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Choosing a course and university

Banner image containg photo of four studennts walking from a building.

There is no set formula for students choosing a course they wish to study. Below are four common reasons as to why students choose a specific course:

  • They need a certain degree to pursue their chosen career — for example medicine or pharmacy.
  • They enjoyed studying the subject at A-level.
  • They are interested in a subject they haven’t studied in school or college e.g. journalism, archaeology, philosophy.
  • They want to study more than one subject and decide to study a combined degree e.g. History and Politics, Law and French, Chemistry and Physics.

The content of a degree course and the way it is delivered can, however, vary from university to university.

Choosing a university

Photo of three students standing outside in front of a building.

Once your son or daughter has decided which course(s) they wish to study they will need to choose where they want to study. The easiest way of finding out which universities offer their chosen course(s) is to use the website, which lists all the universities offering each course.

Schools and colleges usually provide guidance for students applying to university and have libraries with relevant information. Careers teachers within the school/college will have up to date information on courses at university and can provide advice. Once your son or daughter has an idea of which universities offer the course they are interested in, they should order a prospectus from the individual universities (free of charge) which will give further details. University websites usually contain on-line prospectuses and/or the facility to order one — the websites can be found using an internet search engine like Google.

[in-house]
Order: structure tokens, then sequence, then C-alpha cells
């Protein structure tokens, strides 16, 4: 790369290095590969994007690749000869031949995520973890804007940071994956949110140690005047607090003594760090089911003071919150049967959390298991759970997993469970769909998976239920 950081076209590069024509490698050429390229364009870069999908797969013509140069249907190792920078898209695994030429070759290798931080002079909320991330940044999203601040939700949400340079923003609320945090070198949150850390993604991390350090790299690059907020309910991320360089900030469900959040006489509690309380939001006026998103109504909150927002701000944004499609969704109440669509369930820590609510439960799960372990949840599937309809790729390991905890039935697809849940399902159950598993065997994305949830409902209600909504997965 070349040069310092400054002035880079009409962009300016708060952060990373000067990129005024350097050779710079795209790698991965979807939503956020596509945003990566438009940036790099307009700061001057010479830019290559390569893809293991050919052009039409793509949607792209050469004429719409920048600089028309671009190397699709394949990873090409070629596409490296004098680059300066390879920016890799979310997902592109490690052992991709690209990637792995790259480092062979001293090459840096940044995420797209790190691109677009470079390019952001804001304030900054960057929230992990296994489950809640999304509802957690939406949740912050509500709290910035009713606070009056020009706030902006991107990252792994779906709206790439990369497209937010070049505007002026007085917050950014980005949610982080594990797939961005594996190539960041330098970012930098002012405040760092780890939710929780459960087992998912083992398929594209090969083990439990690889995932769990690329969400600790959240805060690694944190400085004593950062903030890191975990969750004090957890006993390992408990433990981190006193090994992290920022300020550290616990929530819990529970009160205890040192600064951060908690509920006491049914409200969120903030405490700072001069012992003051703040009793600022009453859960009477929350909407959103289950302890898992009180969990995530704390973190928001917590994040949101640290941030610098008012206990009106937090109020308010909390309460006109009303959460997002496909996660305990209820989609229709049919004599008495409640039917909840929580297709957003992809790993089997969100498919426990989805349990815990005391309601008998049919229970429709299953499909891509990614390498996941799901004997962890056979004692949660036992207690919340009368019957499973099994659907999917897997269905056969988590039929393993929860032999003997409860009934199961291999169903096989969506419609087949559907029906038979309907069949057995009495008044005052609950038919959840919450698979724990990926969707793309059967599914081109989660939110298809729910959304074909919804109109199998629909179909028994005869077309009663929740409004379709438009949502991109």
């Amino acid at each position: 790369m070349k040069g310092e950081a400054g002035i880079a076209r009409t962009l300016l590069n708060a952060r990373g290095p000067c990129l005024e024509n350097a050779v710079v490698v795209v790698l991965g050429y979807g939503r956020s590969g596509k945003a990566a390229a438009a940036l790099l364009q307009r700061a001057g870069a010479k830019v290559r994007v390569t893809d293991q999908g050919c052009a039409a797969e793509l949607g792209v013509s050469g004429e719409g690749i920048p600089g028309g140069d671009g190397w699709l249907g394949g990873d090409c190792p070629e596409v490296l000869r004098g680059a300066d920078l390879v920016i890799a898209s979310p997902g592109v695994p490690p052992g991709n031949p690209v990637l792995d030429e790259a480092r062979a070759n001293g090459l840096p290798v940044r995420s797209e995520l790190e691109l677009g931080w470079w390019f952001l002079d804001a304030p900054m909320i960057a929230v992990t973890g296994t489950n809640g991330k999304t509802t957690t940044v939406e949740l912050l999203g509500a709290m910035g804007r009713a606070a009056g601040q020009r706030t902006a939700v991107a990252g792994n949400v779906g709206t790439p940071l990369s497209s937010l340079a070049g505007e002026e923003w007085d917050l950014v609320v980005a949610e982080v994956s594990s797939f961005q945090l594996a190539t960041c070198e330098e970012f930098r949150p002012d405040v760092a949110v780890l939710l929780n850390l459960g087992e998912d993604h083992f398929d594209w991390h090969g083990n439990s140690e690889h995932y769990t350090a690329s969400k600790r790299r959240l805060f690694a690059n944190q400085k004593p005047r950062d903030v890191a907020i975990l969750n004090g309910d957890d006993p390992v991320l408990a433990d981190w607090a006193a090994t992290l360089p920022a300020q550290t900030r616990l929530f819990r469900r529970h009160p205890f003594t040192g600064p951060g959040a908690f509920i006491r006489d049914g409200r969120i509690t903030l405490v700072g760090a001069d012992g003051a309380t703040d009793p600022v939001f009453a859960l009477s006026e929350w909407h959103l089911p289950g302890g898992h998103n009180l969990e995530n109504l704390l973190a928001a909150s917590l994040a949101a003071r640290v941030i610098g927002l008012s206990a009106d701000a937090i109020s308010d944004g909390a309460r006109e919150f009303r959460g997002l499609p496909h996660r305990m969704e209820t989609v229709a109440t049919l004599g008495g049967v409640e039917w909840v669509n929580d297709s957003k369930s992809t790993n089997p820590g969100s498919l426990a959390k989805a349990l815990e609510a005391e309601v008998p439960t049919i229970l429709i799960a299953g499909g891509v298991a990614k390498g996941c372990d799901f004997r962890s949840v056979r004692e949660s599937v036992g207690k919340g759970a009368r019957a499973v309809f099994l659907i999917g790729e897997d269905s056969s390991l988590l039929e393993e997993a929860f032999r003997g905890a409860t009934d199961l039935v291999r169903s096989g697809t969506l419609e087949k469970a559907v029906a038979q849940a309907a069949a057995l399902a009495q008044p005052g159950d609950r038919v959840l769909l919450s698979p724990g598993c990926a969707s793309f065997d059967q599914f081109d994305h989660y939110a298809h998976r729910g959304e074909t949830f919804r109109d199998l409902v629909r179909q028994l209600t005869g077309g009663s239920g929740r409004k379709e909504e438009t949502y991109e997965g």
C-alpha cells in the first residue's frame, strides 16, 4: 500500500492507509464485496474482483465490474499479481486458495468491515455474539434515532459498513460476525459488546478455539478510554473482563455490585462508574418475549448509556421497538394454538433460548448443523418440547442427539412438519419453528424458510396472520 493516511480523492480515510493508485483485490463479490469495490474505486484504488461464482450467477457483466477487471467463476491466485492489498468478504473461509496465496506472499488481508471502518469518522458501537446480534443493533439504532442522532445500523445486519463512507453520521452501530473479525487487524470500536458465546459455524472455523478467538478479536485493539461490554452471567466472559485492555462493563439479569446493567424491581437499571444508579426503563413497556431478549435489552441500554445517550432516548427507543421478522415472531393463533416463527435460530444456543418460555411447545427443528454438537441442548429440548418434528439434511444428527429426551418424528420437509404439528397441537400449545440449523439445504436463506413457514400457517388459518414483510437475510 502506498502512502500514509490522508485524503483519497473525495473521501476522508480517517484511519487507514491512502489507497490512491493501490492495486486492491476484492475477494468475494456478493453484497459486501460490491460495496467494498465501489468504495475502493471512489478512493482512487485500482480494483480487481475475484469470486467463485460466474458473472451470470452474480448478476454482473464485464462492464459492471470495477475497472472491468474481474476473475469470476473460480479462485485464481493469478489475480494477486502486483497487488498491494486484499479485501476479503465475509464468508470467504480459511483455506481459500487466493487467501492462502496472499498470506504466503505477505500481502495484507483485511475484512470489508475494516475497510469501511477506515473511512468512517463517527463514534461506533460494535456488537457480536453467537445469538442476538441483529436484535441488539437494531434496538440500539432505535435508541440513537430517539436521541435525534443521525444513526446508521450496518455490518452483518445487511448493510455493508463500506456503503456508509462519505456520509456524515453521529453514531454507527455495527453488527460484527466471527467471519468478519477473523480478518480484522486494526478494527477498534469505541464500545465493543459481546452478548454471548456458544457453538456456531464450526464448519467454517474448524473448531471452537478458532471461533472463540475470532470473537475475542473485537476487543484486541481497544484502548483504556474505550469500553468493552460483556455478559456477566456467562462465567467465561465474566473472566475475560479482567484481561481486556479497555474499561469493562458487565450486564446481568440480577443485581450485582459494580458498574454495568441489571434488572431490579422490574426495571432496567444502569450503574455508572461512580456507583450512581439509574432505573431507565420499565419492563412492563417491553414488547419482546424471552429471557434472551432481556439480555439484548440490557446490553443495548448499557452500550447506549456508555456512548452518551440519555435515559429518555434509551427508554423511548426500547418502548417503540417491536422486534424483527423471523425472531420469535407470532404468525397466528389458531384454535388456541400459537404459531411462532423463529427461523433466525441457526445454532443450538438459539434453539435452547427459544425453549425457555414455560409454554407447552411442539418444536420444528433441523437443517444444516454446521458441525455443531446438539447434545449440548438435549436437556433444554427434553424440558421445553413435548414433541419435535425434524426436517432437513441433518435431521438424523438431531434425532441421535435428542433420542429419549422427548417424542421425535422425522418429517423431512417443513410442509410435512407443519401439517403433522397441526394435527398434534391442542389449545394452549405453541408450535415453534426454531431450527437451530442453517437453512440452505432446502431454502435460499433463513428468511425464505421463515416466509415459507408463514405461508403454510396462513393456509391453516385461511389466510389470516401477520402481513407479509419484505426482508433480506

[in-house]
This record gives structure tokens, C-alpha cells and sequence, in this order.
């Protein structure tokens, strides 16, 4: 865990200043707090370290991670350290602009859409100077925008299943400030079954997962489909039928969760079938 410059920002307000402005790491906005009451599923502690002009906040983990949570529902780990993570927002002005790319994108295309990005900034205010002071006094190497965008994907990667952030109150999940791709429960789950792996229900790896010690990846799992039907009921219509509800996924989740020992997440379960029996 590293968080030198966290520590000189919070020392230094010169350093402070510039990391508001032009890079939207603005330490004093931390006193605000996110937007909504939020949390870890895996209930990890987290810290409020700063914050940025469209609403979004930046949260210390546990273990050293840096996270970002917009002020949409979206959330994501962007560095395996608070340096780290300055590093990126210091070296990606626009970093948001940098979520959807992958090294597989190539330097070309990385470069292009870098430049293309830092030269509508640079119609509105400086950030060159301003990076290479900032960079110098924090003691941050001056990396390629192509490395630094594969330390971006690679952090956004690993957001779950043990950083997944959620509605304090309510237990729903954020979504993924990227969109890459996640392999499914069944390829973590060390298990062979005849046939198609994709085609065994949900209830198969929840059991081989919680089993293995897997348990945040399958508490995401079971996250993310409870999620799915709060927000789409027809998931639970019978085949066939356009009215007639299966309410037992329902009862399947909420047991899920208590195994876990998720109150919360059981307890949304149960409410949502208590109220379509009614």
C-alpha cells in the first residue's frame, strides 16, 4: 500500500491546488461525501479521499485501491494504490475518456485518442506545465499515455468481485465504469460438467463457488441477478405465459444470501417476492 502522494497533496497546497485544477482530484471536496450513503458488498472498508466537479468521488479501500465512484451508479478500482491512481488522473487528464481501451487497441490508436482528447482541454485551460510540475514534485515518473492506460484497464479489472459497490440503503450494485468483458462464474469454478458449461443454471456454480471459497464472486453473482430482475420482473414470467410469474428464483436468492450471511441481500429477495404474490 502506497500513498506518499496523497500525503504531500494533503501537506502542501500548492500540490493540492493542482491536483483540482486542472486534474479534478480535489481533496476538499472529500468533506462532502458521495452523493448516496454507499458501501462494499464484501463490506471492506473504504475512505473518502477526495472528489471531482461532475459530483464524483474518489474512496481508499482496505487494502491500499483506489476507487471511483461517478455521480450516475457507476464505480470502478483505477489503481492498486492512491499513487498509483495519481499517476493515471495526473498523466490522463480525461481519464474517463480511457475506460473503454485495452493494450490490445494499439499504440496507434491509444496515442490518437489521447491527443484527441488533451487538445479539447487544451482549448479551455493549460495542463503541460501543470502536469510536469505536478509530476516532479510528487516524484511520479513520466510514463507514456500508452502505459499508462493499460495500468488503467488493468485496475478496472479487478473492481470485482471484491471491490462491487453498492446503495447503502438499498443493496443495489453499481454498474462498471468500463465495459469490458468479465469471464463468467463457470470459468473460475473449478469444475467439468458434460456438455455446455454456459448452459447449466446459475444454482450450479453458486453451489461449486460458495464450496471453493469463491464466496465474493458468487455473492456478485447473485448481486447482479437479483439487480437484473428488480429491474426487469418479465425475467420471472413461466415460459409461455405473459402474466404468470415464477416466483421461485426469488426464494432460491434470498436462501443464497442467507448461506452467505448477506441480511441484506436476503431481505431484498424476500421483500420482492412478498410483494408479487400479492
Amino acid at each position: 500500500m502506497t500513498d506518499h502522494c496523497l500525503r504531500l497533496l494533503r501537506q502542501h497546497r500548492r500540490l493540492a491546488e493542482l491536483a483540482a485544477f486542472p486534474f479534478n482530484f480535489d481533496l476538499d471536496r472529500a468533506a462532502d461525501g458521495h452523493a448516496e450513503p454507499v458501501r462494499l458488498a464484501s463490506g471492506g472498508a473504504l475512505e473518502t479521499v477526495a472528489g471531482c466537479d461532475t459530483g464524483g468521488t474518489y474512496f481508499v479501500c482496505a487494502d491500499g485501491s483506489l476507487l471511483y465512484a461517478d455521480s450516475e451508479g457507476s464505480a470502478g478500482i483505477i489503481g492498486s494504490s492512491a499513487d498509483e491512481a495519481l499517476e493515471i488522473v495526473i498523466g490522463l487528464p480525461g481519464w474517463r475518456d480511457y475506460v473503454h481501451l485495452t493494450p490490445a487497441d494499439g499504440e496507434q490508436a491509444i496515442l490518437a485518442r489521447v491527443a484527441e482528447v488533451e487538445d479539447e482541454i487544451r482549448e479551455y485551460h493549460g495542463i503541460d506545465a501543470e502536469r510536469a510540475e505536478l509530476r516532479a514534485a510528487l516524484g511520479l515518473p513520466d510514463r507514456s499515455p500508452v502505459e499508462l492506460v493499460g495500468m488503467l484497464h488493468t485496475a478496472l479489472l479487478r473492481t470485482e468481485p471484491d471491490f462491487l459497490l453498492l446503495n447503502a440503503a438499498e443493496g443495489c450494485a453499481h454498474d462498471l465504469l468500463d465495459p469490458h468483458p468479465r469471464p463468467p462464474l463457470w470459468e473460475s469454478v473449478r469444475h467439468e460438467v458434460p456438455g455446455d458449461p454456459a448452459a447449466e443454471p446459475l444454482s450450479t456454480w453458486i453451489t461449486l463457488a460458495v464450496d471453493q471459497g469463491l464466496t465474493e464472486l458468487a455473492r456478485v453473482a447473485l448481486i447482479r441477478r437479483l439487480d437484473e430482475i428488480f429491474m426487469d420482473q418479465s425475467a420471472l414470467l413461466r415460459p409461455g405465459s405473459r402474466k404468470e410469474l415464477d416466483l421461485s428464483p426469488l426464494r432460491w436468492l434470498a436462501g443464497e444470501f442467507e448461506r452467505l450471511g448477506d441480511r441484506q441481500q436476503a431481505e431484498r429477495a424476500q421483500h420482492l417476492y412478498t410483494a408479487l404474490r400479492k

Prospectuses will provide valuable information on the course and the entry requirements. It also gives useful information on accommodation, sports clubs and facilities, the location of the university, dates of open days and much more, allowing a student to build up a picture of what the university and the place is really like.

Your son or daughter may wish to visit the university on an open day. This is a good idea as they will be able to see if they will like the place where they could be living for three or more years. Parents are welcome to attend open days and some universities may cater specifically for visiting parents.

Higher Education Fairs are held throughout the UK. The fairs are held in large venues where representatives from most of the universities in the UK are available to discuss courses. The UCAS website will provide information on where and when these fairs are being held.

Taking a 'gap Year'

Some students take a ‘gap year’ after school which provides an opportunity to work and/or travel. Some students like to use the year to save money prior to going to university; others may use it to gain experience relevant to their career choice. This is generally accepted by universities, however, it is always advisable for students wishing to take a gap year to check beforehand. It is also advisable for these students to apply to university in Year 13 for a ‘deferred’ place, so that their place is ready for them when they return from their gap year.

Choosing a course and university

All students will have different preferences as to what they are looking for in a particular course and university. It is important that your son or daughter chooses the right course and university for them. The chart on the right can be used as a guide for your son or daughter for research purposes. Once they have an idea of what is important to them they can start researching universities.

Factors influencing course/university choice

Your son or daughter may find the following table helpful (click below to download it) when considering various universities. They need to look at the factors down the left hand side and assess how important they feel each one is for their specific needs.